environmental policy
performance
environmental impact
typology
coping
sustainable development
research project
regime
Law

Cite this

Isailovic, M., Widerberg, O. E., & Pattberg, P. H. (2013). Fragmentation of Global Environmental Governance Architectures: A Literature Review. (Report W-13/09). VU Amsterdam: Institute of Environmental Studies.
Isailovic, M. ; Widerberg, O.E. ; Pattberg, P.H. / Fragmentation of Global Environmental Governance Architectures: A Literature Review. VU Amsterdam : Institute of Environmental Studies, 2013. (Report W-13/09).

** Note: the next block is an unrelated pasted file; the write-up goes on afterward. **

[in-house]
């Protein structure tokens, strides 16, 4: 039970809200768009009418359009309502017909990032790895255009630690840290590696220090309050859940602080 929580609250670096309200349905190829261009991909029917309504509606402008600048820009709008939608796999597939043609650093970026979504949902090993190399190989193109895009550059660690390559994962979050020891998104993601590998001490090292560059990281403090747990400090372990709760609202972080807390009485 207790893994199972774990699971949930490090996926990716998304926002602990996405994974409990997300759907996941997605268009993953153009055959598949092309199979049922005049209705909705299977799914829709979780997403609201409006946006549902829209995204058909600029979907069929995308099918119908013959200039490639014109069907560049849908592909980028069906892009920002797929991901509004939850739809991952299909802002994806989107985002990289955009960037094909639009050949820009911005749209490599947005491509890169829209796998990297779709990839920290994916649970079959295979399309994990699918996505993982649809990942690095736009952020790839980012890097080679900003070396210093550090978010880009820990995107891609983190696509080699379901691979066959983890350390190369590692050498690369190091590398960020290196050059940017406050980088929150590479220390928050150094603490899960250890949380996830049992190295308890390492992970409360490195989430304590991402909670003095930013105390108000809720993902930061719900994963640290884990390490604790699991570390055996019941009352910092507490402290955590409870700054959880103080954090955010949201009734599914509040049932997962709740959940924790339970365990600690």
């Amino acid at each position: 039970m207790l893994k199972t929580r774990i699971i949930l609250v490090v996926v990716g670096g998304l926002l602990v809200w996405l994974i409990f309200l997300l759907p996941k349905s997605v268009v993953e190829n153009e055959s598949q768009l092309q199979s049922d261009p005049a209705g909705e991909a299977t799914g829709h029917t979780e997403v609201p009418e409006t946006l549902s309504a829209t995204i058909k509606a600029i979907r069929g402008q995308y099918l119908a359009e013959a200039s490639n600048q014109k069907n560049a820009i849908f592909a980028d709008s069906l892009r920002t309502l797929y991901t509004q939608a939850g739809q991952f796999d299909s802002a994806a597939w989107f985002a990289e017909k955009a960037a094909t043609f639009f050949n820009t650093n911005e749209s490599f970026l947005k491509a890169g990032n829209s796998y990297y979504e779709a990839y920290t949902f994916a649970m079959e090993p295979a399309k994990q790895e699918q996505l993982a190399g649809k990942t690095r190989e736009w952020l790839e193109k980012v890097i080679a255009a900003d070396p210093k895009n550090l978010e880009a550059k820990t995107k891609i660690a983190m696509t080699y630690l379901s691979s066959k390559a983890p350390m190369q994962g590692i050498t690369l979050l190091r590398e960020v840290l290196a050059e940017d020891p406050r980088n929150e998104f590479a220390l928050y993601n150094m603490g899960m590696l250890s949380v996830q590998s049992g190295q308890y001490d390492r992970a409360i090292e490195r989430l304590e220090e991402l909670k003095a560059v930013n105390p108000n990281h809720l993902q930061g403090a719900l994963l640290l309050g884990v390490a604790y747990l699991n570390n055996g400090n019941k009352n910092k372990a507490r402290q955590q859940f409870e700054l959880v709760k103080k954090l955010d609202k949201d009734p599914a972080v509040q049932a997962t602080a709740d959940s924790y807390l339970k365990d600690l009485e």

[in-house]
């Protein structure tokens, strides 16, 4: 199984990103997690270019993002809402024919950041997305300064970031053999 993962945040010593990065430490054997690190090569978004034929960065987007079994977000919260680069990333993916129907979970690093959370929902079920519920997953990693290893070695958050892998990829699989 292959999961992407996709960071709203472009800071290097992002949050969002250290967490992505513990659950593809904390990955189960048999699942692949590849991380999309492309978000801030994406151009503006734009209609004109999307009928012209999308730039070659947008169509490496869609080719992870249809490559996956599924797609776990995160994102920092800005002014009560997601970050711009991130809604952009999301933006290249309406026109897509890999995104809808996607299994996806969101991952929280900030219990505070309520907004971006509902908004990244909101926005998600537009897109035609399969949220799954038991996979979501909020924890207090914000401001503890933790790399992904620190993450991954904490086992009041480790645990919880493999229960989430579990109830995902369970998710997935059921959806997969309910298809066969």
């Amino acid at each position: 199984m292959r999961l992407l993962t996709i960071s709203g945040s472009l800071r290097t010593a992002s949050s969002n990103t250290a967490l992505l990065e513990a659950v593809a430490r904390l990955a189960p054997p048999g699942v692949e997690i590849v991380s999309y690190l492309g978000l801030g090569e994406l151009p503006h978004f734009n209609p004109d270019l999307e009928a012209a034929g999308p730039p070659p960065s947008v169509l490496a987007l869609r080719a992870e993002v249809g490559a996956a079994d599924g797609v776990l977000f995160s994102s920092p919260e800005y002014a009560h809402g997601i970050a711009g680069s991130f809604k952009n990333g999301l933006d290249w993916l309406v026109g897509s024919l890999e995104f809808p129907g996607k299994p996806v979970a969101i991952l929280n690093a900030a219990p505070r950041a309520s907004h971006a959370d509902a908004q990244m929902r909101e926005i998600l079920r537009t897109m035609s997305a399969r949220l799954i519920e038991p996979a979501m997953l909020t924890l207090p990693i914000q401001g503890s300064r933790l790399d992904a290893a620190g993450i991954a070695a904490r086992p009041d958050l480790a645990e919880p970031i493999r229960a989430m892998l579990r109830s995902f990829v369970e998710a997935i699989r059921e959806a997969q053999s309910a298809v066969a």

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abstract = "This working paper was written as part of the first phase of the Coping with Fragmentation Project (CONNECT), a four year research project that aims to advance the understanding of the increasing fragmentation of global governance architectures across a number of policy domains, explain and analyze its causes and consequences and suggest policy responses. The project is hosted by the Department of Environmental Policy Analysis (EPA), Institute for Environmental Studies (IVM) of the VU University Amsterdam and is also part of Amsterdam Global Change Institute (AGCI). CONNECT aims to establish an international research network on fragmentation and regime complexes over the next years. CONNECT is endorsed by the IDHP Earth System Governance Project.As the issue of fragmentation of global environmental governance moved to the centre of debate on governance performance and effectiveness in addressing environmental problems, it attracted scholars from both international law and political science. Each of the disciplines have provided a set of valuable insights into the cases of fragmentation based on distinct analytical approaches and models. However, there is a clear lack of consensus in the literature on conceptualization and various typologies of fragmentation, its causes and consequences as well as views on management approaches. Accordingly, this paper reviews and maps this burgeoning body of research with the aim to contribute to these debates by offering a structured literature review on the various conceptualizations of fragmentation of global governance, identify common analytical themes and touch upon possibilities for integrated research.As this literature review paper illustrates, the concept of fragmentation has evolved from various legal debates on strengthening the overall international system of law and ensuring legal certainty to resembling the literature on global environmental governance in the context of today‘s transformations of world politics. Furthermore, we conclude that the concept of fragmentation within the framework of global governance architecture appears as a promising lens where each of the different perspectives within international law and political science could theoretically and methodologically merge. Moreover, when considering common analytical problems that each of the disciplines addresses, namely mapping and measuring the degree of fragmentation, examining its causes and consequences and management approaches, one can conclude that the different accounts of these analytical problems are essentially not conflictive, but instead complementary to each other. Therefore, one would need to employ a whole spectrum of perspectives, approaches and tools in order to address these four analytical themes associated with the fragmentation of global governance and accordingly propose concrete management and policy options for increasing the overall institutional performance in terms of sustainable development.",